2. Freshman Year of College: When a player has not quite solidified their role or found their confidence and rhythm within the context of the team, volatile experiences on both the mental/emotional and performance levels can occur. The first few games of a college career can be overwhelming. Players often carry forward emotional discord from these events, until resolved.
3. DNPs & Injuries: When a player does not play for an extended period, it can mess with the psyche. NBA veterans who have experienced these stretches often carry it with them throughout their career with emotions such as lack of confidence, confusion and frustration. Watching teammates contribute while they are resigned to the bench can be debilitating.
4. Family & Home Life: Many performance issues at the deepest levels map back to off-the-court issues. It is important to note that the older the blocking emotional discord, generally, the more debilitating to performance it can become.
5. Recent Poor Performances: Subconscious blocks relating to recent hiccups in performance are common. It is prudent to address these immediately when fresh in the mind of the athlete so that long-term performance barriers do not occur.
With this breakdown, we are providing context to what coaches and players intuitively already understand: past negativity can affect future performance if it is allowed to linger.
This being said, when performance blocks exist, there is generally no amount of additional skill-development repetition, film study or strength and conditioning work that will help to unblock or unlock big time improvement for the player. The root cause of down trending performance held at the unconscious level has to be eliminated first.
This is something that many player development approaches have historically overlooked.
The Gap Within the Traditional Player Development Model
Although closing fast, a gap has existed within old constructs of traditional player development strategies.
Players have been viewed as purely mechanical commodities as if they were robots repeatedly able to generate top-level performance by the click of a button. Outside of Michael Jordan, Kobe Bryant and maybe a couple of other all-world players, this is simply not the case.
Players are multi-dimensional beings requiring customized, specific support at all levels of their awareness (especially the subconscious, where performance habits are created and fostered).
Only addressing the physical component (on-court work/strength and conditioning), or only addressing the conscious mind/analytical component through film analysis and scouting, neglects possibly the most important aspect of the athlete – the subconscious (muscle memory) element, which directly influences the player’s effectiveness in each one of these areas.
Tweaking the player development model, by addressing this aspect, may present the best opportunity to date for helping players consistently optimize on-court performance throughout a season and a career.
This, then, begets the question: What is the most effective way to do this when incorporated within the context of an overall team dynamic? Enter Psychology.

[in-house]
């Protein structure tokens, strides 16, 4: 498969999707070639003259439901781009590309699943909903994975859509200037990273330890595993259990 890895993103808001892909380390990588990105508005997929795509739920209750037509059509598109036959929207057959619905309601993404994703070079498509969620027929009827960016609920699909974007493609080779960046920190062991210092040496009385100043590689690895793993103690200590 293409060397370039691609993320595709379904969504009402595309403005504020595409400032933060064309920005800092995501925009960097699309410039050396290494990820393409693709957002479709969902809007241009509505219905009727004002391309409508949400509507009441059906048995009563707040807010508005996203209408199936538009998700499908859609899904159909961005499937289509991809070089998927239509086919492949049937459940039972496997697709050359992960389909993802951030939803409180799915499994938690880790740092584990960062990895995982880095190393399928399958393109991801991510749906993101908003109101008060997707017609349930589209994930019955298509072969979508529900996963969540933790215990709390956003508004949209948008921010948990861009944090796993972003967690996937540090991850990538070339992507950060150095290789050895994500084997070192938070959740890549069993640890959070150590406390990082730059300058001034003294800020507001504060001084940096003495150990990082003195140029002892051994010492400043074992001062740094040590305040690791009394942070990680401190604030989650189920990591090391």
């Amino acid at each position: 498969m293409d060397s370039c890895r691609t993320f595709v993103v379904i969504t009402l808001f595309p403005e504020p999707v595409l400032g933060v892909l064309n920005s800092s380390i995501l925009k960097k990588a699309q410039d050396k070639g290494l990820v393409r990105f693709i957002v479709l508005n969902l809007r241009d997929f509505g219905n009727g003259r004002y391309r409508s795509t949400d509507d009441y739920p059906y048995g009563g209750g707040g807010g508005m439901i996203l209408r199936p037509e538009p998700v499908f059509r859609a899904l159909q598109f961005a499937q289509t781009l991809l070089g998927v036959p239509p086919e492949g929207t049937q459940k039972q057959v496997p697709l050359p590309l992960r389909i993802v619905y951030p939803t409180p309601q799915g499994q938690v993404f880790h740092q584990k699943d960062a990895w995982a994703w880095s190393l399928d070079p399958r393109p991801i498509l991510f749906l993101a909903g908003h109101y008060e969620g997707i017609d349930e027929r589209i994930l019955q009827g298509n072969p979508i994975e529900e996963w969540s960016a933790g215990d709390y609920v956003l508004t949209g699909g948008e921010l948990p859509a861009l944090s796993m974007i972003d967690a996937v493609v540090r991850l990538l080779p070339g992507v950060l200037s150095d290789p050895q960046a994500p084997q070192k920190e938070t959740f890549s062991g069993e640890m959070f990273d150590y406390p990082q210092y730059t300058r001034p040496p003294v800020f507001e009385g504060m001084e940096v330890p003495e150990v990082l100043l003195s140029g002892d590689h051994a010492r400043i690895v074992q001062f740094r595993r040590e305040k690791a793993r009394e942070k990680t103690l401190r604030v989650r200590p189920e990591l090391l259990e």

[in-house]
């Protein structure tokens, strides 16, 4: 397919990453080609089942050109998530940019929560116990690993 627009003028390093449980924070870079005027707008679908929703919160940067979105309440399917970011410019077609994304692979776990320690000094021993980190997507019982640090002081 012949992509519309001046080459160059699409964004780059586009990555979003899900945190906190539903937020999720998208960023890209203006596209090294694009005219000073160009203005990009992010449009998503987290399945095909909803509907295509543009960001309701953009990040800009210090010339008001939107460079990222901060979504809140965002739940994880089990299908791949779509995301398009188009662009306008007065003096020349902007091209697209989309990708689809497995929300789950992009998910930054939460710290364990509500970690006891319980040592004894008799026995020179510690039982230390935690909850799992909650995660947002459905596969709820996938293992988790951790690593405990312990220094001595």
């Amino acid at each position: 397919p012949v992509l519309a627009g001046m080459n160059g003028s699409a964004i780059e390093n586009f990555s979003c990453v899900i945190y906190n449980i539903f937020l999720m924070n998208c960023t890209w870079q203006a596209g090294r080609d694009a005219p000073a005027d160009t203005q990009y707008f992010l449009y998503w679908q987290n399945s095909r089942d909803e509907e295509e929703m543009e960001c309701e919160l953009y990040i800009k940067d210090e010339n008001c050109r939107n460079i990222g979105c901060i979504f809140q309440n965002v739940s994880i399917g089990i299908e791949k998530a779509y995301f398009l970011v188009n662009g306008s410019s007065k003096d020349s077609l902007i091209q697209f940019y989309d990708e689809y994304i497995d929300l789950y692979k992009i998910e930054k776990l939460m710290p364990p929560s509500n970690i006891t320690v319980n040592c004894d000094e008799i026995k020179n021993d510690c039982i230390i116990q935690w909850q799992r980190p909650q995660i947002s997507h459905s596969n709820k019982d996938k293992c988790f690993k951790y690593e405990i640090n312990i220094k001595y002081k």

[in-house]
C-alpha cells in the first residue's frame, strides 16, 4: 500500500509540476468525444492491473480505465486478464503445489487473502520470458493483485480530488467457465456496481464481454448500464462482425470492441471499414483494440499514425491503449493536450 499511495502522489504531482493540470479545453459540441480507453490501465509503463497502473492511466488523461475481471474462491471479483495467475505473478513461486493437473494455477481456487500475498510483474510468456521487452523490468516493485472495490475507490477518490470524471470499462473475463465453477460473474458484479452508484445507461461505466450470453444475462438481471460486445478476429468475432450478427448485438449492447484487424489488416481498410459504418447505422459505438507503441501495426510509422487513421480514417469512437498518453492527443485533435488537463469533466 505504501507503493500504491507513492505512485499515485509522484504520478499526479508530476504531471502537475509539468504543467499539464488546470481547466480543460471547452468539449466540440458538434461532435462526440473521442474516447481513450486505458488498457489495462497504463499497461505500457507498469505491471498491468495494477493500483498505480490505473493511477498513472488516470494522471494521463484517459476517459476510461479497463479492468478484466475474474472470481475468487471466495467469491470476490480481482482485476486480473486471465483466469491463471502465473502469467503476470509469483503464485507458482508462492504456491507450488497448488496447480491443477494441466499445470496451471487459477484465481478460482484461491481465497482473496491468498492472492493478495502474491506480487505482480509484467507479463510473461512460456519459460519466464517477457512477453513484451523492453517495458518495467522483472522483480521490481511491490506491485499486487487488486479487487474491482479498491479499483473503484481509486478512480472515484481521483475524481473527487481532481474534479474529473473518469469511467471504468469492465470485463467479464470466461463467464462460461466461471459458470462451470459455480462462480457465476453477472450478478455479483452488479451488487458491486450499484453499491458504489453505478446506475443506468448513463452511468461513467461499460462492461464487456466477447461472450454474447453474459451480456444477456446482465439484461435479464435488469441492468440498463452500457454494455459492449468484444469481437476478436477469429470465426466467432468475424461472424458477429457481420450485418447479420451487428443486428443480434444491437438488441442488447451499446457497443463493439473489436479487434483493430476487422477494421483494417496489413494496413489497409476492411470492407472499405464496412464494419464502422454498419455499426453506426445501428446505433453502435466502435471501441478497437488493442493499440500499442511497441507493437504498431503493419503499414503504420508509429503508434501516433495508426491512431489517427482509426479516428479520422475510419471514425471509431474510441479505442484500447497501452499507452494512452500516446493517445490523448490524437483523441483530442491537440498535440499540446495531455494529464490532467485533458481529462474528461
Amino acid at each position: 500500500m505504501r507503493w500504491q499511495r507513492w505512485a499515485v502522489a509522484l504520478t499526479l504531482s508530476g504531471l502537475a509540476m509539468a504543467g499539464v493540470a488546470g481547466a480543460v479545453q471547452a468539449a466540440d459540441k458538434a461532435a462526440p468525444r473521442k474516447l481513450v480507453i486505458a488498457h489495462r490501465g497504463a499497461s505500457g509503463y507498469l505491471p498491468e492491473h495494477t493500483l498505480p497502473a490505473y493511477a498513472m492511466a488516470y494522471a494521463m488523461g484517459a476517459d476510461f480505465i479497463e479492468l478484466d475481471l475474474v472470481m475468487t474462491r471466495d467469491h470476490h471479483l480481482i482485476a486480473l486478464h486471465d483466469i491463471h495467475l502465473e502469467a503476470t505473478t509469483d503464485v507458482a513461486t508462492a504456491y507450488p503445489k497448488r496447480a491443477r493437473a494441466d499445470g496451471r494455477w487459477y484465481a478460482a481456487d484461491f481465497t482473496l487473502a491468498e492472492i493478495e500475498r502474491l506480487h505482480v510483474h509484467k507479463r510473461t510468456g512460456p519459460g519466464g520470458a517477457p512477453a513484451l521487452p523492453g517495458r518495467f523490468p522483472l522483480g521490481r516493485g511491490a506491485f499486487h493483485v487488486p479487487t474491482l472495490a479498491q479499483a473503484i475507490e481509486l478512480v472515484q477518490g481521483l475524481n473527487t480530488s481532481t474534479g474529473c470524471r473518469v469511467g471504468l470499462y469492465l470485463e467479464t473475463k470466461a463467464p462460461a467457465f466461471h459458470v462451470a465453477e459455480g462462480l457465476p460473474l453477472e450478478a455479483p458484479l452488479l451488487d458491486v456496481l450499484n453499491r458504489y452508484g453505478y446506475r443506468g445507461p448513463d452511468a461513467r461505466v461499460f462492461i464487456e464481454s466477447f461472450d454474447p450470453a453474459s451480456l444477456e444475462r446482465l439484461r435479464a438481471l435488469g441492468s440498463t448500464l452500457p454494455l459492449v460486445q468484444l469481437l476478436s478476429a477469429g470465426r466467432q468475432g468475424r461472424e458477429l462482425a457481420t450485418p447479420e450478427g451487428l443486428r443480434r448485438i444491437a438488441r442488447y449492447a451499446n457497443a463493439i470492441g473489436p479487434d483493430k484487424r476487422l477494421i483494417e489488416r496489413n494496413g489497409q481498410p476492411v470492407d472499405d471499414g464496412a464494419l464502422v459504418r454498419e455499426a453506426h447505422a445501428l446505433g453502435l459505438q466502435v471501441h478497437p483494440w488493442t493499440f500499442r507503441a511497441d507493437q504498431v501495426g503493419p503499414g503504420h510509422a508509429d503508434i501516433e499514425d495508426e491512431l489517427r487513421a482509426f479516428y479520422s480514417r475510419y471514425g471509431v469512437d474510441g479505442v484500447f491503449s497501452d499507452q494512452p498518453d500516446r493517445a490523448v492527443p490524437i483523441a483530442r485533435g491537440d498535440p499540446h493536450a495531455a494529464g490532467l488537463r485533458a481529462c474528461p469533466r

Closing the Gap Through Energy Psychology
Energy Psychology or EP is quite possibly the best-kept secret in basketball player development, and may be on the verge of breaking out big-time as a way to facilitate massive statistical on-court performance improvement for players.
Based on ancient traditional Chinese healing principals, and rooted in empirically-based results, EP works directly with the natural energetic flow, or meridian system of the body, to unburden and unblock past lingering experiences still residing within the subconscious mind of an athlete.
This has the effect of freeing up the player’s ability to perform better and, quite possibly, could be the fastest way to supercharge on-court statistical performance when integrated within the totality of an existing player development program.
Once deemed nonsensical and out there, techniques like Touch-Point tapping, muscle testing and Reiki and Quantum-Touch are now being implemented by NBA teams, high-major Division-1 college programs, and European ball clubs, as ways to supercharge performance.
Players and coaches are beginning to turn to these methods to dramatically improve three-point shooting percentage, free-throw percentage, assist-to-turnover ratio, VAL analytics, plus-minus offensive efficiencies and defensive efficiencies, mental focus, confidence, decision-making and leadership qualities, just to name a few.
This past season, the Los Angeles Clippers and their Integrated Player Development Department, employed the next level skill-sets of Dr. Laura Wilde, a cutting edge High-Performance Consultant who has been working with professional athletes for years. Dr. Wilde is a pioneer in this space, applying advanced Energy Psychology methods as a way to promote player well-being and to improve performance.
The Utah Jazz rely on Graham Betchart’s expertise as a long-time Elite Mental Skills Coach to star NBA players as a way to support their players both on and off the court.
As awareness around this space continues to build and these practices become common knowledge for helping players, roles for the High-Performance coaches who administer these Energy Psychology–Player Development-based techniques will become more defined.
For now, the most effective implementation of this type of specialist is likely as an embedded, trusted resource within an overall coaching staff or player development department.
The bottom line: The trend for improving performance through unlocking the mind is growing, and so too are the innovative and proven ways for producing positive change for players.
Energy Psychology and other types of High-Performance Mindfulness methods like it are now coming on-line as player development – secret weapons – in facilitating big-time statistical performance improvement for players.